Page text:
Handcuffing police chiefs Fox guarding henhouse?: House bill ignores public stake in misconduct reviews.

March 21, 1997

SUPPORTERS OF House Bill 1172, which would reduce Maryland's police chiefs' power to clean up allegations of police misconduct, contend their proposal is about fairness to officers. But they can't make a case about fairness to the public, whom the police officers serve.

This is a union-written and sponsored bill, supported by the Fraternal Order of Police, the United Food and Commercial Workers Union and other labor groups. It would dismantle the current checks and balances in police discipline review. Currently, when an officer is charged with misconduct, the chief must convene a hearing board of three members. One must be the same rank as the officer being investigated. The board's decision on guilt or innocence is binding, but its recommended penalty can be adjusted by the chief.

Under the bill the hearing board's penalty would be binding, or perhaps subject it to binding arbitration. Opponents of the legislation, including the Maryland Chiefs of Police Association and Sheriffs Association, the Maryland Association of Counties and the Maryland Municipal League, contend that if police brutality was videotaped -- such as the Rodney King case -- a chief would be powerless to fire those involved if a hearing board decreed a lesser penalty, or none at all.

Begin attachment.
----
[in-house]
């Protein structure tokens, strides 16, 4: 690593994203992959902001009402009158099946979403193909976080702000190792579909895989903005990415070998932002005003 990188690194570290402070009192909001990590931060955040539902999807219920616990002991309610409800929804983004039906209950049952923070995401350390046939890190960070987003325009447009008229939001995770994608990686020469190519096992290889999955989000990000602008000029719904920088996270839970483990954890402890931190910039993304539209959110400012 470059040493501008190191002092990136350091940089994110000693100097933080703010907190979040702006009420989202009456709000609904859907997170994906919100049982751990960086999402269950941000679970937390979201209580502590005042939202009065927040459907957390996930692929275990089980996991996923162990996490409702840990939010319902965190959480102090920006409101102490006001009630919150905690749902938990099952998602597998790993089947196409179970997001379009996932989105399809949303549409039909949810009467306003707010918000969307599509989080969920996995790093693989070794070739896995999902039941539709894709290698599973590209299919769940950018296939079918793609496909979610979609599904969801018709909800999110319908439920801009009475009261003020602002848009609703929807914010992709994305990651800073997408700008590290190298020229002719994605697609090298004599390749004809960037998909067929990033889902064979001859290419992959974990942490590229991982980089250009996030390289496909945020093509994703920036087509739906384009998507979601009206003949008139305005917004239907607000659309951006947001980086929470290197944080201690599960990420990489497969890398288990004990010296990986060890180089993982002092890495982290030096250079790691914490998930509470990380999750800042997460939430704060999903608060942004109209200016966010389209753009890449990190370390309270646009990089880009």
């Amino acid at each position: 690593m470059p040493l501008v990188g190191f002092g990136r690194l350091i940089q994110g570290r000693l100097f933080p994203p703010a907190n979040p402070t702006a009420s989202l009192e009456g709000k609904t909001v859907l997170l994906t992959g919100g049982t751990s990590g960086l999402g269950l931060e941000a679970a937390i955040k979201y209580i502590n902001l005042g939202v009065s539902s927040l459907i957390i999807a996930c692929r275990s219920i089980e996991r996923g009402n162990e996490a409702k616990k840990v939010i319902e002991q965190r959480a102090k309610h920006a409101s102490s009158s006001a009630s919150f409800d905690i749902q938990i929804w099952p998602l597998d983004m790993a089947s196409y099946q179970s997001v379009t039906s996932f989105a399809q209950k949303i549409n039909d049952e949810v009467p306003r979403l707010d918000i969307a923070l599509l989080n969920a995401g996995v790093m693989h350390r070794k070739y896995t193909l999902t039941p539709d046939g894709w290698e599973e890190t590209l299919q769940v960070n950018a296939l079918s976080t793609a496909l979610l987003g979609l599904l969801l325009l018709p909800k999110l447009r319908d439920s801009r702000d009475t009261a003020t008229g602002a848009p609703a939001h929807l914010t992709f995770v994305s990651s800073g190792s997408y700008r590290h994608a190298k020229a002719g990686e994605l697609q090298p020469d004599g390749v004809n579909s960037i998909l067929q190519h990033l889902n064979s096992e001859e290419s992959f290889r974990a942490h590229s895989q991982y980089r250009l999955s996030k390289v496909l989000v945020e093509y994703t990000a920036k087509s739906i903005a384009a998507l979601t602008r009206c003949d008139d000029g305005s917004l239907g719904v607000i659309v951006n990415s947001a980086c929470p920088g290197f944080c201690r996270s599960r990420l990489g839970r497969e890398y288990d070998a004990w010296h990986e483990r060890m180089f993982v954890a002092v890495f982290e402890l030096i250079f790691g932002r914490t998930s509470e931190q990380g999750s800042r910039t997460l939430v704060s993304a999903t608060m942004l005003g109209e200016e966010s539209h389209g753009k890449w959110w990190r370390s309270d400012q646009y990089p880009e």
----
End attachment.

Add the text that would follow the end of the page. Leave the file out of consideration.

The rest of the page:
The public, by and large, trusts its police, and should. But several cases of misconduct last year -- from police scalping tickets at Camden Yards to sexual crimes -- should give legislators pause. Also, a study of racial disparity in discipline within the Baltimore City police department concluded that while black officers typically serve on boards that review cases involving black officers, white officers often lead these boards. If these boards are made all-powerful, city or county councils might as well not bother calling police chiefs on the carpet to explain apparent injustices. The same goes for the legislature. This bill would affect jurisdictions whose police have collective bargaining, including the State Police, Baltimore City, the large counties and some towns.

Police officers, indeed, have an enormous stake in how internal discipline is meted out. H.B. 1172 ignores the public's stake.

Pub Date: 3/21/97

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